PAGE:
However, I have thought quite a lot about wishes and I wonder if, in the larger scheme of things, we ought to wish. I tend towards the belief that we, as souls, design our own lives before we enter them. The ‘older’ we are, as souls, the more carefully we select the experiences we need, to learn what is left for us to learn. In ‘magicking away’ people’s problems – even if it was possible – might we be short-circuiting the life-experience, the suffering, even, that they had planned for themselves in their resting, between-lives state? As a genie on day-release from HMP Battered Brass Lamp, would I be helping them or helping myself as I sprinkled the old fairy-dust and distributed my wishes? In a way, this magic lamp concept is a way of wiping out all those other people problems that nag at you, eating into your emotional capital and sapping your creativity. It’s an endless list of sorrows – but with the genie’s help you could scrub out so many of the items on that list, erasing all those worries spun out by other people’s lives.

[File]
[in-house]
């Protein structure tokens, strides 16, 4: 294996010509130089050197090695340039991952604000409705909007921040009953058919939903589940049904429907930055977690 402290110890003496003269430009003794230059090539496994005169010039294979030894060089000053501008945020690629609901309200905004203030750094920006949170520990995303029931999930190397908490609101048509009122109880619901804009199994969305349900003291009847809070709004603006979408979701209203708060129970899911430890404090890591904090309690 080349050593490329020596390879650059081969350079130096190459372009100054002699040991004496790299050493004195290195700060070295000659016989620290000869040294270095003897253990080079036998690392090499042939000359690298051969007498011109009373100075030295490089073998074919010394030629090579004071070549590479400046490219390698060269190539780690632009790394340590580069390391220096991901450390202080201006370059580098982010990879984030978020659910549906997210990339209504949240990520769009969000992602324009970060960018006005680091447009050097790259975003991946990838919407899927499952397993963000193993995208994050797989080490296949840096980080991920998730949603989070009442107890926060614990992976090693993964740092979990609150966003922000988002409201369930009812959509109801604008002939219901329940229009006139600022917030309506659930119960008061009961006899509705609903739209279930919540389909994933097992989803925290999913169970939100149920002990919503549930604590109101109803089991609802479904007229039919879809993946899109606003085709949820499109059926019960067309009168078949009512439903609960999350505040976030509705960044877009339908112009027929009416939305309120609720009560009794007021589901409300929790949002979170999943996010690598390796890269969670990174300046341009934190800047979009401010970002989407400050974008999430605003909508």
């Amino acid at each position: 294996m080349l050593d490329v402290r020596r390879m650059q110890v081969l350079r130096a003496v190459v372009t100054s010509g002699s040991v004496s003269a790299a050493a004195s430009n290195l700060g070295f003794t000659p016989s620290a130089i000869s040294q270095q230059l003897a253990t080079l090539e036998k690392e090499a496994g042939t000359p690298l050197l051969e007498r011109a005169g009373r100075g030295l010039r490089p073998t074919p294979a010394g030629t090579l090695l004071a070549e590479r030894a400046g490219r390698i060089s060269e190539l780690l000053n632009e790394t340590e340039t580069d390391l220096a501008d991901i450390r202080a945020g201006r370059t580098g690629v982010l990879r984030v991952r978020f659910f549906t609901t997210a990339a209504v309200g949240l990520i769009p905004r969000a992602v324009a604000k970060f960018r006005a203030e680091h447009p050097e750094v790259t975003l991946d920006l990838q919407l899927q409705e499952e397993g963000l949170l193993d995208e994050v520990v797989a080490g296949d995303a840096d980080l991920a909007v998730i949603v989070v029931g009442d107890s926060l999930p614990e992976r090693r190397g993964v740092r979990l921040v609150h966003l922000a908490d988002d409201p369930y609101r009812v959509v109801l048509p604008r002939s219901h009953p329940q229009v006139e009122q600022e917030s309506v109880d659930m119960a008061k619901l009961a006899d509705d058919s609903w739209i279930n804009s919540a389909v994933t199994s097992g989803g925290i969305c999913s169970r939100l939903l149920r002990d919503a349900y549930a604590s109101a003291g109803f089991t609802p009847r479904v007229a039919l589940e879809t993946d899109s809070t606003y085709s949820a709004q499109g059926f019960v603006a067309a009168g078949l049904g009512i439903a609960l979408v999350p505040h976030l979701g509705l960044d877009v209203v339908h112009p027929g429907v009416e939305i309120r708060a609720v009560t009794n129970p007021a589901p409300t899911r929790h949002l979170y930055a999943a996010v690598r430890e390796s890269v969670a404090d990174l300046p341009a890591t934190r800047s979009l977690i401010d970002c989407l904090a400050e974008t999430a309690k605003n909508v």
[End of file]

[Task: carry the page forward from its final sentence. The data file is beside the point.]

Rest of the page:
But how hard it is to take the longer view, when there is no proof. How hard to remember that this will not last for ever, that the worst of sufferings is short-lived in the context of eternity – a sparrow’s flight across a lighted hall. How hard it is to accept what cannot be changed, and to be patient under duress. If there was such a thing as a magic lamp, how could you not reach for it?